4 out of 5 poor police officers ‘wanting to scream’

Tuesday, 16 April 2013

An UPDATE on my status

 I have finished two books and I have started another, so at least in this respect I am progressing. I have been really lazy with reviews lately but the book we read for the book club I feel deserves an in depth review (It will probably just be a link to BFB's website, I'm too lazy to write two reviews). The other book I read was the last instalment of Robin Hobb's Rain Wild Chronicles, I really liked this book and I am keen to write a review for it. The book I am currently reading is a Dresdenesque quality which I am enjoying immensely. It's called River's of London by Ben Aaronovitch. This month has been a great month of books for me, hope the rest of it is too.

Oh and I am also one year older and have gained some rather cool turtle slippers to add to my collection of things. So go me! :) Feel free to email or comment if you want to send me a gift :P

Thursday, 4 April 2013

Blackhand - Matt Hiebert

This was a book sent to Best Fantasy Books for someone to review, and I accepted.

I wrote the article for Best Fantasy Books Blog and here is it!

And yes I am totally being lazy in not writing another one review for my own blog. Guilty as charged :)

Wednesday, 3 April 2013

Fragile Things - Neil Gaiman

This is a pretty long book for a collection of short stories, especially when a few of the stories are only a page long. I've read anthologies before but it isn't quite the same thing, this is only one author. To be honest though, sometimes it didn't feel like just Gaiman. I was pleasantly surprised to see such versatility in the stories of Fragile Things. There was some great stories in there and some weird ones and some cough crap ones cough. I talk about versatility because I have written in pervious posts that Gaiman writes one thing and one thing well, his well known books are about a man being thrust into a magical world and dealing with that transition, there isn't any of that here. There is a large clash of genres as well, horror, fantasy and poems. Funnily enough, the poems I didn't like :)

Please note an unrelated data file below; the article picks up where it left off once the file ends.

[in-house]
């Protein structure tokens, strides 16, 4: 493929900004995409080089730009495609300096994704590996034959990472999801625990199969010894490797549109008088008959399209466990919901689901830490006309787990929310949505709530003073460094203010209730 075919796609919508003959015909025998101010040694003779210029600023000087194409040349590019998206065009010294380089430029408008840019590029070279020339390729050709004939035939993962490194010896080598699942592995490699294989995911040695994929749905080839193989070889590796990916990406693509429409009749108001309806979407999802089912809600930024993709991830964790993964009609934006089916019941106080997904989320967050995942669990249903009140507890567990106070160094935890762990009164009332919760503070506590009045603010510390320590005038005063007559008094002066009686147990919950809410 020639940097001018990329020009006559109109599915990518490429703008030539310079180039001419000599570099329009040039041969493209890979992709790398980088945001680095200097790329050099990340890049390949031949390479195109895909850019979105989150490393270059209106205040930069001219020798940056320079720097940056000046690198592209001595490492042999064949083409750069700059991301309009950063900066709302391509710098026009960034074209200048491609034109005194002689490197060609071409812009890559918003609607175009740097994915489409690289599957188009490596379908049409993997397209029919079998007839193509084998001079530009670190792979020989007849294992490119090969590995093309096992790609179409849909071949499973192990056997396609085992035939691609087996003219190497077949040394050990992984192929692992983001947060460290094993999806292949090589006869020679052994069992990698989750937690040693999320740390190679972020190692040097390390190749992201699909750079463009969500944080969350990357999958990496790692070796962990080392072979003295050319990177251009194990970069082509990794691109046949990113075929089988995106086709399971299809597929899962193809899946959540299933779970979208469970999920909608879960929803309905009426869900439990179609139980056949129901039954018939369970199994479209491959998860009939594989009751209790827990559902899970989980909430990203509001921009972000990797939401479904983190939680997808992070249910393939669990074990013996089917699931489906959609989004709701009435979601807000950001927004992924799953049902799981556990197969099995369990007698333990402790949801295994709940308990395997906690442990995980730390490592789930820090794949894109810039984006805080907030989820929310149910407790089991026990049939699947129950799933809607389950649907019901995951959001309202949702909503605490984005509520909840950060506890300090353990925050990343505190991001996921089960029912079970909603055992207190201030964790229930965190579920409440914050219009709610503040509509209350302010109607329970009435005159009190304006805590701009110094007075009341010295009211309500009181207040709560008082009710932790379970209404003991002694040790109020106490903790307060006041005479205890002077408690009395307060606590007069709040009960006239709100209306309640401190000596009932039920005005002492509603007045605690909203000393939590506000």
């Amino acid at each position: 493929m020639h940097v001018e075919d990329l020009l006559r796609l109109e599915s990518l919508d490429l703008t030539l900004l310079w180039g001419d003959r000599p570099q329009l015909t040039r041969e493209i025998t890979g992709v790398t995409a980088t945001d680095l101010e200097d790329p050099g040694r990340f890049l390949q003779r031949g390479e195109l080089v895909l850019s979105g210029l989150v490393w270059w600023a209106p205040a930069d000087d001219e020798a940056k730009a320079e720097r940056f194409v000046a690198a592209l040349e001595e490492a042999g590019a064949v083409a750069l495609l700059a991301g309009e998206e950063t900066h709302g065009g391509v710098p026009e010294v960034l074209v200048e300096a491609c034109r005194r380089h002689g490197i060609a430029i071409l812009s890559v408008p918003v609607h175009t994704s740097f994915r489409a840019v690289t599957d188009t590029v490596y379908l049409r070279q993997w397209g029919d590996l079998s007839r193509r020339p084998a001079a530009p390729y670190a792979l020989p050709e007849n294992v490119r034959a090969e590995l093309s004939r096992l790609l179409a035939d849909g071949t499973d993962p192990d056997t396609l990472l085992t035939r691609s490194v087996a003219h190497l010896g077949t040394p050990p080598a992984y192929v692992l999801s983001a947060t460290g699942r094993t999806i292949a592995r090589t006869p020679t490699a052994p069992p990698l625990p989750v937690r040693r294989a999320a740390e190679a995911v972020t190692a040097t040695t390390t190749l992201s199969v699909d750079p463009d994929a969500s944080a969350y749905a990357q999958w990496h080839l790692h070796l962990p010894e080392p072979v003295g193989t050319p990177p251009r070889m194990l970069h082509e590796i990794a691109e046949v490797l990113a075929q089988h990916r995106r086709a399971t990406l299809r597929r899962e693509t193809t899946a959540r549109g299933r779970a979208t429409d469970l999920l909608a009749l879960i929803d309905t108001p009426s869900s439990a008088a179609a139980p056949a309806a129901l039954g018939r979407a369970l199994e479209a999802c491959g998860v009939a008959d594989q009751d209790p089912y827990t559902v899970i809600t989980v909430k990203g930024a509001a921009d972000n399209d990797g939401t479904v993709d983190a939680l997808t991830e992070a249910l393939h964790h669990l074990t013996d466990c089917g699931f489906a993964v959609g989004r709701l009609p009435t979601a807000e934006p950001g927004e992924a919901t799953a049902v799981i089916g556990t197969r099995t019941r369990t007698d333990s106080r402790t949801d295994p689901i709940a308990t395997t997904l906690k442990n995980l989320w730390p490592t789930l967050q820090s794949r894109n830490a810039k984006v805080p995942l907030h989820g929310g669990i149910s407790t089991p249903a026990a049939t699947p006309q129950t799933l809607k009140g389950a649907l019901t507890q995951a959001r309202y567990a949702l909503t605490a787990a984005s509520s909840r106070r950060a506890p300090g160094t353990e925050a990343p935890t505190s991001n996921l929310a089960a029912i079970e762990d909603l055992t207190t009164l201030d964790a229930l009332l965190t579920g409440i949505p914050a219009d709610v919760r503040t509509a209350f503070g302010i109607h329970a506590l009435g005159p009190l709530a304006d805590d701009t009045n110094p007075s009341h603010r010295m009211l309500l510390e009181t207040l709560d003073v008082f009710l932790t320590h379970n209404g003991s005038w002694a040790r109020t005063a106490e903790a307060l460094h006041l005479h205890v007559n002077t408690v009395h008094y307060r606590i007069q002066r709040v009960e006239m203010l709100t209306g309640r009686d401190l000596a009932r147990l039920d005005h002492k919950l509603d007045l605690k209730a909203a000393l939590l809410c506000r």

Here are a list of my favourites, in order of awesomeness :P

"Bitter Grounds"It is my favourite, just an incredible amount of depth. I like at the start it hints at the life of the character before he decided to leave it all behind. Then very quickly we get involved in a strange and vibrant lifestyle in New Orleans. It was going with the flow that lead the main character there and a strange chance meeting with a man. I wonder if the chance meeting meant more then I originally thought, he did say a few times about "meeting people and coincides" or something. I might be over thinking it.

"Closing time"I was actually really nervous about reading it, the eerie setting of the club and the man starting with 'it happened to me' and then the twist! What a GREAT story! The atmosphere was tense and i felt it in my bedroom while I was reading. The slow build up and the confusion of the young boys in the story was amazing. The visuals that Gaiman created for me was astounding, I felt like I could see what those boys were doing. It was like watching a movie, rather then reading a book. 

"Forbidden Brides of the Faceless Slaves in the Secret House of the Night of Dread Desire" 
I really loved this one! I really enjoyed the two story lines and the interweaving of his reality and our own. It was a really nice stylistic change. The tone was more horror then fantasy and it was so beautiful to read. The twists and turns in one of the stories keep it fresh and the effort to understand the blaring similarities in stories but getting no satisfaction at the end drove me crazy. I really liked that though, it seems Gaiman just wanted to tease the reader.

Unfortunately it was down hill from here. There were a few more good ones but the second half of the book was a huge flop for me. I think the draw card was meant to be the "American Gods' novella, but that wasn't as good as I thought it was going to be. Shadow was such a good in American Gods but not in this story, great twist in there though, really great.

3 out of 5 ghost stories in a dark and almost empty pub. (The three stories mentioned above brings it up from a 2.5)